NSAIDs are excellent analgesics that can decrease the use of opiates for pain, but might lead to poor healing from orthopedic injuries.
In vitro studies and rat models since the early 80s showed delayed fracture healing with NSAIDs, and the effects appeared to be dose-related. These findings have been re-demonstrated in future in vitro and rat studies as well. In humans however, the data has been, to say the least, mixed. Multiple studies have been performed, with many types of orthopedic injuries and surgeries. Some suggest that NSAIDs are associated with poor healing, while others suggest that there is no association.
A comprehensive summary of studies done to this point can be found here: http://www.ncbi.nlm.nih.gov/pmc/articles/PMC3259713/table/tab4/.
A significant amount of data exists regarding NSAIDs post-operatively for spinal fusion as well, with similarly mixed results: http://www.ncbi.nlm.nih.gov/pmc/articles/PMC3259713/table/tab3/.
Interestingly, one study has even suggested that narcotics might impair bone healing (Bhattacharyya, 2005).
Not surprisingly, given the mixed results of studies to this point, guidelines regarding the use of NSAIDs for analgesia after fracture or spinal fusion do not exist, either in the orthopedic or emergency medicine literature.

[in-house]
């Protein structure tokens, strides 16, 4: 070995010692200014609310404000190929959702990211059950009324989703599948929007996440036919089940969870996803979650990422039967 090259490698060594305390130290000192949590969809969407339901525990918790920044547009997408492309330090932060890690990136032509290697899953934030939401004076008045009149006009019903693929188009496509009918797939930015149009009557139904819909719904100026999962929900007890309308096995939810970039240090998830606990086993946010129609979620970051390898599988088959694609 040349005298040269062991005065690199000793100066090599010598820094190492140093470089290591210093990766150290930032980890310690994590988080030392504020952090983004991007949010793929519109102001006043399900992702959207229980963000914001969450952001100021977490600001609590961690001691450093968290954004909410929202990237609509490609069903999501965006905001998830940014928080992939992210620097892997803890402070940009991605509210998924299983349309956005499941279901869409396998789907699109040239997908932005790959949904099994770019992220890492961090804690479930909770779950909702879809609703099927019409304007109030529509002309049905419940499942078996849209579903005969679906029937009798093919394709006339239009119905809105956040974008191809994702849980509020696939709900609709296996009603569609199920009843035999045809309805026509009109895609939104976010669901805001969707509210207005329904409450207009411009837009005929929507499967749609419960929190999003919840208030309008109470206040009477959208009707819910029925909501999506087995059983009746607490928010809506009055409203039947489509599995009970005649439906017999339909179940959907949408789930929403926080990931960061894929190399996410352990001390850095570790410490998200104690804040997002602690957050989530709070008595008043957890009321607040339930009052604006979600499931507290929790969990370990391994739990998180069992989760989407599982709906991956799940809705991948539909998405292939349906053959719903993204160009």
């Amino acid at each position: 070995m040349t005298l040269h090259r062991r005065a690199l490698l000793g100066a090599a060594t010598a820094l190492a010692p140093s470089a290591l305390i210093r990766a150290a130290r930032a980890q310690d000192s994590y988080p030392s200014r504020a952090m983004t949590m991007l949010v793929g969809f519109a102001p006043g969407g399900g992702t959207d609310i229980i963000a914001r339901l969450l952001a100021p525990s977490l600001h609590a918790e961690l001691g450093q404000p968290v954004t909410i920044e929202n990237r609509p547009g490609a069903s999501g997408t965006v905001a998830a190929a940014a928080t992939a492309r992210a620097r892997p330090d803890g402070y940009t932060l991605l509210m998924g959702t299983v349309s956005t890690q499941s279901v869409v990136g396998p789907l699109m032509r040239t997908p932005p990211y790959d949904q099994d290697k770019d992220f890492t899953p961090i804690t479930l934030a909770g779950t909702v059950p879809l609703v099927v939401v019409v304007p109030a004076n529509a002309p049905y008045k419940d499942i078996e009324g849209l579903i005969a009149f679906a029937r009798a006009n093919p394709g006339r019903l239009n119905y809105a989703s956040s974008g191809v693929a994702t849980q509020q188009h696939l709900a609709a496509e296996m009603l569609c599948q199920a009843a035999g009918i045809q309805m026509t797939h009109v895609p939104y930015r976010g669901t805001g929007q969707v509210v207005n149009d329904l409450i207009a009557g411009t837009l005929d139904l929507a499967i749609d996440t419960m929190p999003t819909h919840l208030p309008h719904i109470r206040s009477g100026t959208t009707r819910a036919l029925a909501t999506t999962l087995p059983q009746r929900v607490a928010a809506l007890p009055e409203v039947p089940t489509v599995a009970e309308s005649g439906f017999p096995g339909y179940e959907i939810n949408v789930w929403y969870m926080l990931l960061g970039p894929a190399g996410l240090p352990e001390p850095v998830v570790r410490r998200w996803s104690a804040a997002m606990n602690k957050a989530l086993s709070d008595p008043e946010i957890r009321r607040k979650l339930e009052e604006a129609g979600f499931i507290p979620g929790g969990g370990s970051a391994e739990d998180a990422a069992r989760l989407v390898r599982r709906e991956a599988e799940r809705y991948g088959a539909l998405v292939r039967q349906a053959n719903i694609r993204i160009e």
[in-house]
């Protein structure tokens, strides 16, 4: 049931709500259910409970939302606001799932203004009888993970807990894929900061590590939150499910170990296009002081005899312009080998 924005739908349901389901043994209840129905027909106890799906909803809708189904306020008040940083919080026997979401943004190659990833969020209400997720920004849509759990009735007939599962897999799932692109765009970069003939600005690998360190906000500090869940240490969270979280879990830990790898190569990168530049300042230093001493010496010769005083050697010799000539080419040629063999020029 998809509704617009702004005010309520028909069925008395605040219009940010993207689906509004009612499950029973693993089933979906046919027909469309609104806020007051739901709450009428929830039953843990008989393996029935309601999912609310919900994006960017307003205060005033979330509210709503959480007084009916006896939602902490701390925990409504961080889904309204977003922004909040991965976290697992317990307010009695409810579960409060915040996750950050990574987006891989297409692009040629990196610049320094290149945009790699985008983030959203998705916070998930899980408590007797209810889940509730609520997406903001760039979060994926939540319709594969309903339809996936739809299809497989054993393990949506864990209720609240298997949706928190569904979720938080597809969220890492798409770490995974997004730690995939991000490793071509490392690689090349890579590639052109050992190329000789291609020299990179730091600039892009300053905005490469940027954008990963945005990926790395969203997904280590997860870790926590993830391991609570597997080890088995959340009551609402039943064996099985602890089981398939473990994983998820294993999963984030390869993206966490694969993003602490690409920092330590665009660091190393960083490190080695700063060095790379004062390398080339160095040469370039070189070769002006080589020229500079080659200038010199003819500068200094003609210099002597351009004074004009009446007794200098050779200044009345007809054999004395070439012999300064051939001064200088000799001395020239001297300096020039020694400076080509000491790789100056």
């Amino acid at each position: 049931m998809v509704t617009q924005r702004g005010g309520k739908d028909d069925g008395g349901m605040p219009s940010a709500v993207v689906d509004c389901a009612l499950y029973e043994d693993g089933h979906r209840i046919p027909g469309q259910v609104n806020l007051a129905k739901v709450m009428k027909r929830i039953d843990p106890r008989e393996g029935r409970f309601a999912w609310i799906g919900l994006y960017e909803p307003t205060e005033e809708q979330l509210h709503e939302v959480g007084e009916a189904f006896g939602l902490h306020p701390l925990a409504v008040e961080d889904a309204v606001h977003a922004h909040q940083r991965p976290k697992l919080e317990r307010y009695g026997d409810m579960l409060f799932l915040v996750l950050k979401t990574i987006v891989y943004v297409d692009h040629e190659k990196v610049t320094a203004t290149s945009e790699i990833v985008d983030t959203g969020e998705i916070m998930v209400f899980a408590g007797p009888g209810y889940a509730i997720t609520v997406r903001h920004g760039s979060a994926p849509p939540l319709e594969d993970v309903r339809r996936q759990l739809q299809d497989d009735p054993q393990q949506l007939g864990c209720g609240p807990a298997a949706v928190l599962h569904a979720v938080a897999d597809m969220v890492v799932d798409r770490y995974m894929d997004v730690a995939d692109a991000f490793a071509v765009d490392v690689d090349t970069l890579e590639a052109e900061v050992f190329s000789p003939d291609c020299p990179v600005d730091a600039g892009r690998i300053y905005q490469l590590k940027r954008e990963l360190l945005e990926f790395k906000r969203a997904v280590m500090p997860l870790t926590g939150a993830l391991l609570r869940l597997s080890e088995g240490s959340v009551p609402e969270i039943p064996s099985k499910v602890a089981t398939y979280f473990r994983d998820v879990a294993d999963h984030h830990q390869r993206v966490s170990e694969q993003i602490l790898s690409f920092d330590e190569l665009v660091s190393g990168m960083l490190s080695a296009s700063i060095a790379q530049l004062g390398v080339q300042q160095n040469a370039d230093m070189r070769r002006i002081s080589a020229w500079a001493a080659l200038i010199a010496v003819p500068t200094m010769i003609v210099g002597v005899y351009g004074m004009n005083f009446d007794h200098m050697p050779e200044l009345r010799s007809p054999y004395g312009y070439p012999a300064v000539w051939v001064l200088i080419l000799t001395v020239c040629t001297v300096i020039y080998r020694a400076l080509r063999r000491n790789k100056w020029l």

Because there are no guidelines, different groups of orthopedic surgeons will differ on what they prefer for their patients. (I can speak from experience – when I worked in Boston, the orthopedic surgery department had a firm stance against NSAID use)
Our Orthopedic department’s stance
After speaking with Dr. Brian Grawe and Dr. Archdeacon of our Orthopedic Surgery Department, for UCMC, NSAIDs are approved for the use of treatment of pain in all fractures except:
- Tibia shaft fracture
- Humerus fracture
- When treating non-unions of fractures
- Surgeries including arthrodesis, fusions or osteotomies/ limb lengthening procedures
- Spine fracture or spinal surgery
Again, this is institution-specific, but our Orthopedic Surgery Department agrees with the use of NSAIDs and feel that by giving NSAIDs, patients can minimize the use of opiates. In fact, they frequently use Toradol in the peri-op period.
Feel free to use NSAIDs in your patients with orthopedic injuries (fractures, sprains, etc), but do not use them in patients that have undergone spinal fusion in the previous six weeks, tibial shaft fractures, humerus fractures, non-unions, or in osteotomies (as outlined above).
Want to read more? Here’s a comprehensive review article: http://www.ncbi.nlm.nih.gov/pmc/articles/PMC3259713/
Bhattacharyya, T, Levin R, Vrahas MS, Solomon DH. (2005) Nonsteroidal antiinflammatory drugs and nonunion of humeral shaft fractures. Arthritis Rheum. Jun 15;53(3):364-7.
Ippokratis P, Theodora G, Calori, G, & Giannoudis, P. Do Nonsteroidal Anti-Inflammatory Drugs Affect Bone Healing? A Critical Analysis. ScientificWorldJournal. 2012; 2012: 606404. Published online 2012 Jan 4. doi: 10.1100/2012/60640
Author: Sanjay Shewakramani, MD, Assistant Professor, University of Cincinnati Department of Emergency Medicine